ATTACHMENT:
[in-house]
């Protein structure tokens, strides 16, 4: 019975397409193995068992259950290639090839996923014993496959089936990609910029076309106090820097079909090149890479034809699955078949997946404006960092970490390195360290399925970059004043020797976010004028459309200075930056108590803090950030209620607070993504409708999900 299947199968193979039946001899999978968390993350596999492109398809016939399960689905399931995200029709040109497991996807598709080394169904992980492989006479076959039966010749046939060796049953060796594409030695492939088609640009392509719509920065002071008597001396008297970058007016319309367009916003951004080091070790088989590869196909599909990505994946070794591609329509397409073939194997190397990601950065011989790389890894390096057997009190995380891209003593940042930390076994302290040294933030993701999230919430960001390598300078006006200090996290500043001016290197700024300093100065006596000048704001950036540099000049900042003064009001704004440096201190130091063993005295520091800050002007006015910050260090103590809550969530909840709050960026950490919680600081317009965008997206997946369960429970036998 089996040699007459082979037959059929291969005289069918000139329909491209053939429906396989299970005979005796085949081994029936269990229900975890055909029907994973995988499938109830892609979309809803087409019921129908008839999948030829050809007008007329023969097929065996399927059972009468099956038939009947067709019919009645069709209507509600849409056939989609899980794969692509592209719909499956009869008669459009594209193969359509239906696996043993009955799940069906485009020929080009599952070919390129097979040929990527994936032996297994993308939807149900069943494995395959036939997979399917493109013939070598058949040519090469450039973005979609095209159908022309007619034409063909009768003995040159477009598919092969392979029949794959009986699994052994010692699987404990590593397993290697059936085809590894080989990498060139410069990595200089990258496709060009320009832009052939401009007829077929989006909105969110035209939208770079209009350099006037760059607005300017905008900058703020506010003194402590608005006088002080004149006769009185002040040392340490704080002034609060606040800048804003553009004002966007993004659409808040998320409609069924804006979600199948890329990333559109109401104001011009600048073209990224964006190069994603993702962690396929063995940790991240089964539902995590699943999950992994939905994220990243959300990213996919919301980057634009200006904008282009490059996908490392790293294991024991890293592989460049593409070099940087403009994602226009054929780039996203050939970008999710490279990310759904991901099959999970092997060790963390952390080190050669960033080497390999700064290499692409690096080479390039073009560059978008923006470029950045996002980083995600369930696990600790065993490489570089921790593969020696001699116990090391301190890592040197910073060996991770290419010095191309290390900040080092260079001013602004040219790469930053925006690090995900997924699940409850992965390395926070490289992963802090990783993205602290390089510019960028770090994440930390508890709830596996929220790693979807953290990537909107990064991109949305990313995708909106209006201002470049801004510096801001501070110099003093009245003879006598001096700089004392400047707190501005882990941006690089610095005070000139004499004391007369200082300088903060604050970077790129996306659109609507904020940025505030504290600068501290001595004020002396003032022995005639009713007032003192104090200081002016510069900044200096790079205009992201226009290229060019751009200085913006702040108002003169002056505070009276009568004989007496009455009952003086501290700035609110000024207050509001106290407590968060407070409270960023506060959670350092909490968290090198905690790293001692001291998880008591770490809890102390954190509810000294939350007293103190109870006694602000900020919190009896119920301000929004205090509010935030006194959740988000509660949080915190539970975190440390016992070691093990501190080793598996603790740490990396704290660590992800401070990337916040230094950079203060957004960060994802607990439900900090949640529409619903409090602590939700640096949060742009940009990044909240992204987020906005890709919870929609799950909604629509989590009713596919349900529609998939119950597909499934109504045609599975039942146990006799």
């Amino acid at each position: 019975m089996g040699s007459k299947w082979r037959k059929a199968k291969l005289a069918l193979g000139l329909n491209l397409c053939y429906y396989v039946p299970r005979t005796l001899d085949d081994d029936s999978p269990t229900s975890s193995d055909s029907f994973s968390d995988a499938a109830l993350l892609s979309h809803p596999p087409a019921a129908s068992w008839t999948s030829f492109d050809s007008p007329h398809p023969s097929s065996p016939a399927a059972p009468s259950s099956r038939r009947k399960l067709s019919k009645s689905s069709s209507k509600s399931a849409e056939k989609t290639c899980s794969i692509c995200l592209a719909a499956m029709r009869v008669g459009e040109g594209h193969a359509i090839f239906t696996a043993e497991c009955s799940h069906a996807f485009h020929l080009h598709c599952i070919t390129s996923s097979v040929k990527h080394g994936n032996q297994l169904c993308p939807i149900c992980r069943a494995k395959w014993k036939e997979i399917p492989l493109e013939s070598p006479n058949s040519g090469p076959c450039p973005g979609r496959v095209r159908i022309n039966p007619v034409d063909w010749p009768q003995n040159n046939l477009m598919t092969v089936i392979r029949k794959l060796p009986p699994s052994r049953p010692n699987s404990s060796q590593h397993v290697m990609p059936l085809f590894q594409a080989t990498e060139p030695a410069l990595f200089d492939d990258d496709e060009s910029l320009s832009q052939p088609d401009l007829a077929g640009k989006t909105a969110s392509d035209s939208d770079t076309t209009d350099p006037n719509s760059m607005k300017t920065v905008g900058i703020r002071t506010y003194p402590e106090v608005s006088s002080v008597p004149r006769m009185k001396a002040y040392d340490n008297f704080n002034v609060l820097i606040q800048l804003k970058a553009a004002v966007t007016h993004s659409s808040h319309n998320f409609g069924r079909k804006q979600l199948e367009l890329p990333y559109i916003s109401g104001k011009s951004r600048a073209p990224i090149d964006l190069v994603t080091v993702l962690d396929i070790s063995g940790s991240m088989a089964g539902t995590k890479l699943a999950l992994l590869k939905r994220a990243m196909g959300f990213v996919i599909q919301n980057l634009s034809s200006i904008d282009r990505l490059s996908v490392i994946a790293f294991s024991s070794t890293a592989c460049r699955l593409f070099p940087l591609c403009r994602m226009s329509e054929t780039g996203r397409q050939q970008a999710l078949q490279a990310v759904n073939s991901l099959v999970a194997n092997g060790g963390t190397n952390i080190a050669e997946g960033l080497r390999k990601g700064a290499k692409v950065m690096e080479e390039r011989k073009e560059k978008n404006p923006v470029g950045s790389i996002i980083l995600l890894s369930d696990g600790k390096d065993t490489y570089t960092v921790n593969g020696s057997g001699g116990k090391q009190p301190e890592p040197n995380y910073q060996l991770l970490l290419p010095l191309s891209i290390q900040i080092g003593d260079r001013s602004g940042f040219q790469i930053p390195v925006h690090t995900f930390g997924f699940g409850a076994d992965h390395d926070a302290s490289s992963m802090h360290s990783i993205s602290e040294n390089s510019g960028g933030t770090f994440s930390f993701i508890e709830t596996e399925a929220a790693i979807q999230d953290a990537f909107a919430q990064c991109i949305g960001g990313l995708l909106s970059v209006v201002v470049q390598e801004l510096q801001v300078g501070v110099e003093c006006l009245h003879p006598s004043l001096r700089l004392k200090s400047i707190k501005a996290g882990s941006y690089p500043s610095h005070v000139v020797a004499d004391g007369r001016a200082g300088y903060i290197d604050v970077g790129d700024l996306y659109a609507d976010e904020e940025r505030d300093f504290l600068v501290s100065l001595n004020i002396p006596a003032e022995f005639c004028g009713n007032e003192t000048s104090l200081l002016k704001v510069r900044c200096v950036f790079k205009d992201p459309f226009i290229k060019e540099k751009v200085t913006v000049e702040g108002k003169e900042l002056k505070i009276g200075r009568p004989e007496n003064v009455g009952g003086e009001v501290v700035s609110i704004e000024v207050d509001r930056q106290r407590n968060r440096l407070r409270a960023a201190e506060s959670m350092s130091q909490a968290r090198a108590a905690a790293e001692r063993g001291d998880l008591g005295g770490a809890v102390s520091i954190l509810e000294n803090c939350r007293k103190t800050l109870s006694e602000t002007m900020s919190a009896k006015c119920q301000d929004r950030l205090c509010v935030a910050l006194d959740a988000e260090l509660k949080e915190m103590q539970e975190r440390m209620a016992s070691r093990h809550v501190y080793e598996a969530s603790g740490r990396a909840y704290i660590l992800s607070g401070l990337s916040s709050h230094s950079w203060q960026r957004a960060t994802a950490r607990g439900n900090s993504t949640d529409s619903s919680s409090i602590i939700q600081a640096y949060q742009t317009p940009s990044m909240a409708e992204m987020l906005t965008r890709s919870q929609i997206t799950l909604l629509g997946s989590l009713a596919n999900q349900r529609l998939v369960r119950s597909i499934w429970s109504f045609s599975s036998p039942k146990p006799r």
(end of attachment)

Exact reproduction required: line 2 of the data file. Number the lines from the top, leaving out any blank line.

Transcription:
């Protein structure tokens, strides 16, 4: 019975397409193995068992259950290639090839996923014993496959089936990609910029076309106090820097079909090149890479034809699955078949997946404006960092970490390195360290399925970059004043020797976010004028459309200075930056108590803090950030209620607070993504409708999900 299947199968193979039946001899999978968390993350596999492109398809016939399960689905399931995200029709040109497991996807598709080394169904992980492989006479076959039966010749046939060796049953060796594409030695492939088609640009392509719509920065002071008597001396008297970058007016319309367009916003951004080091070790088989590869196909599909990505994946070794591609329509397409073939194997190397990601950065011989790389890894390096057997009190995380891209003593940042930390076994302290040294933030993701999230919430960001390598300078006006200090996290500043001016290197700024300093100065006596000048704001950036540099000049900042003064009001704004440096201190130091063993005295520091800050002007006015910050260090103590809550969530909840709050960026950490919680600081317009965008997206997946369960429970036998 089996040699007459082979037959059929291969005289069918000139329909491209053939429906396989299970005979005796085949081994029936269990229900975890055909029907994973995988499938109830892609979309809803087409019921129908008839999948030829050809007008007329023969097929065996399927059972009468099956038939009947067709019919009645069709209507509600849409056939989609899980794969692509592209719909499956009869008669459009594209193969359509239906696996043993009955799940069906485009020929080009599952070919390129097979040929990527994936032996297994993308939807149900069943494995395959036939997979399917493109013939070598058949040519090469450039973005979609095209159908022309007619034409063909009768003995040159477009598919092969392979029949794959009986699994052994010692699987404990590593397993290697059936085809590894080989990498060139410069990595200089990258496709060009320009832009052939401009007829077929989006909105969110035209939208770079209009350099006037760059607005300017905008900058703020506010003194402590608005006088002080004149006769009185002040040392340490704080002034609060606040800048804003553009004002966007993004659409808040998320409609069924804006979600199948890329990333559109109401104001011009600048073209990224964006190069994603993702962690396929063995940790991240089964539902995590699943999950992994939905994220990243959300990213996919919301980057634009200006904008282009490059996908490392790293294991024991890293592989460049593409070099940087403009994602226009054929780039996203050939970008999710490279990310759904991901099959999970092997060790963390952390080190050669960033080497390999700064290499692409690096080479390039073009560059978008923006470029950045996002980083995600369930696990600790065993490489570089921790593969020696001699116990090391301190890592040197910073060996991770290419010095191309290390900040080092260079001013602004040219790469930053925006690090995900997924699940409850992965390395926070490289992963802090990783993205602290390089510019960028770090994440930390508890709830596996929220790693979807953290990537909107990064991109949305990313995708909106209006201002470049801004510096801001501070110099003093009245003879006598001096700089004392400047707190501005882990941006690089610095005070000139004499004391007369200082300088903060604050970077790129996306659109609507904020940025505030504290600068501290001595004020002396003032022995005639009713007032003192104090200081002016510069900044200096790079205009992201226009290229060019751009200085913006702040108002003169002056505070009276009568004989007496009455009952003086501290700035609110000024207050509001106290407590968060407070409270960023506060959670350092909490968290090198905690790293001692001291998880008591770490809890102390954190509810000294939350007293103190109870006694602000900020919190009896119920301000929004205090509010935030006194959740988000509660949080915190539970975190440390016992070691093990501190080793598996603790740490990396704290660590992800401070990337916040230094950079203060957004960060994802607990439900900090949640529409619903409090602590939700640096949060742009940009990044909240992204987020906005890709919870929609799950909604629509989590009713596919349900529609998939119950597909499934109504045609599975039942146990006799």